We're gathered with teammates under the umbrella of an outdoor restaurant in Innsbruck, Austria.  It's the eve of qualifiers for the World Championships, so of course, we are all nervous.  Or, as Emily tells us to say, EXCITED.


We all laugh at first, but then we try it.   We're so excited!  Could changing one word really change our minds?

Surprisingly, yes.

It sends my brain down a different path, one that's moving forward instead of backing away.  One that can't wait for the challenge to begin!

The next day in the warm-up area, I repeat it over and over again.  I'm so excited!  I'm so excited!  By the time they call my name, I'm practically leaping onto the rock wall!

Now, on the rainy sidewalk, I put it to the test again, finding new rhythm with each step...

I'm so excited to take the stairs!
I can't wait to prioritize!  And strategize!
I'll work on my balance for climbing!
I'll strengthen my right leg like crazy!
It's a free gym workout!
I'm grateful to be able to do stairs at all!
Plus, taking the stairs will make a great blog post!

It works!  Here I am, returning from the supermarket later in the day...


Good thing, because at Mile 7,200, there's a lot going on.  A broken elevator is the smallest challenge on my path.  And taking the stairs gives me plenty of time to consider the bigger ones.

First, I'm getting involved in a new project, and I'm nervous about how it might impact my energy and schedule.  But -- here we go -- I'M SO EXCITED about the opportunity!  I get to follow my passion, support new amputees, and help them live a healthier lifestyle!

It's called Walk With Us
 and this little step-counter is key!
(Join in!)

Next challenge:  Would I be willing to be a team captain for my neighborhood in Battle of the Blocks this weekend?  As a very beginning boulderer, I'm flattered by the invite, but also kind of nervous.  What knowledge could I possibly bring to the team?  What skills do I have?

My first day of bouldering was just a few months ago!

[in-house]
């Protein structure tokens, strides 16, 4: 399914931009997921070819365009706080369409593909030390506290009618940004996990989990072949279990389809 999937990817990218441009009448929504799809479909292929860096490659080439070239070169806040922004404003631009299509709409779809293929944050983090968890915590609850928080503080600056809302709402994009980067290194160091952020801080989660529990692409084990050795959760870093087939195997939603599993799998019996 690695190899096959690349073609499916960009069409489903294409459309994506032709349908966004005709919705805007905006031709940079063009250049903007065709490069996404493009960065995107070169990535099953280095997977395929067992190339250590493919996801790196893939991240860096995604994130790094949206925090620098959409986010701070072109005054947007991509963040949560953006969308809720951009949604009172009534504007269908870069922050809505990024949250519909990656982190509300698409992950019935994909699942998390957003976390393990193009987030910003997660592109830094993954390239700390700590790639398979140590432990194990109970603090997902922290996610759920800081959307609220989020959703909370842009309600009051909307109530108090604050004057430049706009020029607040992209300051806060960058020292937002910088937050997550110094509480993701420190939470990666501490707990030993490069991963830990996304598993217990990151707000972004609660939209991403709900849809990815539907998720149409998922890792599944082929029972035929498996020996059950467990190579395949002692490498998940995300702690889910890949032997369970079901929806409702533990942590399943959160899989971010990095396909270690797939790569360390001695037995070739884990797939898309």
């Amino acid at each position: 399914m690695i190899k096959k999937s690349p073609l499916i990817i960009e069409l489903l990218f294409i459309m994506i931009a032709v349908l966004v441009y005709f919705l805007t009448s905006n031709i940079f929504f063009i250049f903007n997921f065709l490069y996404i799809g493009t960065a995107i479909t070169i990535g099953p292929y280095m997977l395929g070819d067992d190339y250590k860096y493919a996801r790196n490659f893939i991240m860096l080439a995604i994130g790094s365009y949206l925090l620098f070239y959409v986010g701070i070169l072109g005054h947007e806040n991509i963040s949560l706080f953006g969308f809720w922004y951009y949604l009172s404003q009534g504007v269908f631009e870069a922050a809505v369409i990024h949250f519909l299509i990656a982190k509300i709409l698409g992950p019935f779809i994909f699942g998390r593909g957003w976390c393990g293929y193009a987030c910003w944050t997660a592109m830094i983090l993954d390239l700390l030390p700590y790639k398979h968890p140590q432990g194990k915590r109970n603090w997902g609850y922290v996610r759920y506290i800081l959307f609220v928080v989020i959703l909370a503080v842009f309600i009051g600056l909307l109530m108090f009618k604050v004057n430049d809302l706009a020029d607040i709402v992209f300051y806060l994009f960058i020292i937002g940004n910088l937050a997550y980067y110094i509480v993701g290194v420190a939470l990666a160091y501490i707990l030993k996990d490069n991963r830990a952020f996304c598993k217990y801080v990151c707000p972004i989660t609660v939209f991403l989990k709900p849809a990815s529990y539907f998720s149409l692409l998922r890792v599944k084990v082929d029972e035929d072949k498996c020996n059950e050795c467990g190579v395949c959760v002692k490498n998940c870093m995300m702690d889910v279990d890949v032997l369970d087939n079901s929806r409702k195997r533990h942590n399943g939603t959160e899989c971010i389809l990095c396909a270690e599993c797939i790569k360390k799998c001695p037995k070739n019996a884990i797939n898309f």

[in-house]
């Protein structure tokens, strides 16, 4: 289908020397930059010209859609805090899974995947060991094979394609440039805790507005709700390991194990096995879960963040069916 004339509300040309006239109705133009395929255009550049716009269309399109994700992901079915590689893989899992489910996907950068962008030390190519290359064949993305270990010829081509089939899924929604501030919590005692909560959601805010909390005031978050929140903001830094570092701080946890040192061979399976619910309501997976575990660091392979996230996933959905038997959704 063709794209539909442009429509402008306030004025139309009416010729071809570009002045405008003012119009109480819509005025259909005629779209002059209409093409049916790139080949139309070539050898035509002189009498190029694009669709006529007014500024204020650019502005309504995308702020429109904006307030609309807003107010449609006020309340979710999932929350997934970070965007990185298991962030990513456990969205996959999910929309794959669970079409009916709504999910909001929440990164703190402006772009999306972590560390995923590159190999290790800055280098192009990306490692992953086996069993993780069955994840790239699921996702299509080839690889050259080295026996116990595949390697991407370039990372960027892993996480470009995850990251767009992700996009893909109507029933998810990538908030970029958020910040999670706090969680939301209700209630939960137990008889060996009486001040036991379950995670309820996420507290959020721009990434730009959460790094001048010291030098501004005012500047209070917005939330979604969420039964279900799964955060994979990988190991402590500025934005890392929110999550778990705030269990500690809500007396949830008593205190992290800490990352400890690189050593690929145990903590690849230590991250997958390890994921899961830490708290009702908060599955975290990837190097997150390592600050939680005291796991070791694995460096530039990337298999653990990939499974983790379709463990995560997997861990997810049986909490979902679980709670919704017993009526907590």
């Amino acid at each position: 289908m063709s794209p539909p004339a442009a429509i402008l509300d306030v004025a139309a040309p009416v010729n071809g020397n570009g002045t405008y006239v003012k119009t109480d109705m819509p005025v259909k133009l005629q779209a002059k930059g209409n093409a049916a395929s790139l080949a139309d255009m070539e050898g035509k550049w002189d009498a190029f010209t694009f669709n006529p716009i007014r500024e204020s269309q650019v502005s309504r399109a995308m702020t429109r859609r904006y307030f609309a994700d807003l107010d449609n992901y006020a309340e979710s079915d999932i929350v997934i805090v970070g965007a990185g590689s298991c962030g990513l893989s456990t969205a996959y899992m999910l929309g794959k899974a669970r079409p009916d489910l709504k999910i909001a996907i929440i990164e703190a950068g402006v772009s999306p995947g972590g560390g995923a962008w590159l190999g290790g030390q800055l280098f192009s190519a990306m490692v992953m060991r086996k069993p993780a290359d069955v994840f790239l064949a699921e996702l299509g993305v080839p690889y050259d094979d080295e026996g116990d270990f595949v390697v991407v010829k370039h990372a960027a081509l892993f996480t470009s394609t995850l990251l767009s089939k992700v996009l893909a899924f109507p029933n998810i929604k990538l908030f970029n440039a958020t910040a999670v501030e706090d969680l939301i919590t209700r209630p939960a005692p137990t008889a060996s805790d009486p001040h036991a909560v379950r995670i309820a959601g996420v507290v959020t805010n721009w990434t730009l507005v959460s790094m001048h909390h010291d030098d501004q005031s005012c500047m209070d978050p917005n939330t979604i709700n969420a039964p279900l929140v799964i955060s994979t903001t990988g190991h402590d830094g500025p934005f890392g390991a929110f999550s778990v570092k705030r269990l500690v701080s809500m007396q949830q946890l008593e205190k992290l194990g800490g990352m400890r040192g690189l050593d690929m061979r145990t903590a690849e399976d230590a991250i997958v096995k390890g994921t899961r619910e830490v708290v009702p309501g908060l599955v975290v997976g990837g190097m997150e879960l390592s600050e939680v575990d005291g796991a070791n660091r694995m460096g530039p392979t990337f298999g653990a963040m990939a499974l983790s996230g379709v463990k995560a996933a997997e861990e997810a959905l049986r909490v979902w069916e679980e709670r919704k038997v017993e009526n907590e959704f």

Wait a minute -- scratch that -- I'M SO EXCITED!  This is a friendly competition!  I love meeting new climbers!  And I've got team spirit to spare!!

And the final challenge (so far):  The 2019 USA Climbing Adaptive National Championships.  In 7 days, I'll be traveling to Columbus, Ohio to compete with other adaptive climbers from around the country.  I'm not nervous for the competition; that's pure fun!!  But traveling puts me on edge: plane flights, hotel rooms, changes to the routine....

So let's just say, I'M SO EXCITED!  I get to spend the weekend scaling walls with some of my favorite people -- including Emily, who can remind me how excited I am!

That's Em in the middle!
(And Jess, who coaches me along too!)

In the end, it's all good stuff, but even good challenges can be stressful at times.

Finding my balance amidst the chaos is as easy as descending the stairs on a prosthetic knee.  Which is to say, not so easy at all.


But... it's always exciting :)

Thursday, January 31, 2019

The Food Train

Mile Marker 7070:

Buttered pretzels.  Roasting chickens.  Freshly glazed donuts.  Gooey cinnamon rolls.  It's Philly's tastiest traffic jam.

We shuffle along in the crowd, heel-to-toe, winter coats brushing against each other in the narrow aisles.

If you've been a tourist in Philly, you know it's all about the food.  Cheesesteaks.  Water Ice.  Chinatown.  The Italian Market.  Regular stops on the Philly food train.

But if you want it ALL, follow our footsteps at Mile 7,070.

Reading Terminal Market is like a bustling city where the roads are gridlocked with shoppers, and every turn makes your stomach growl.


Mile 7,070 -- a.k.a. The Food Mile -- is my friend Natalie's idea.  Reading Terminal Market lies just 10 blocks from my apartment.  I've stopped in for fruit, and cheese, and even lunch once in a while, yet I've never traveled behind the scenes.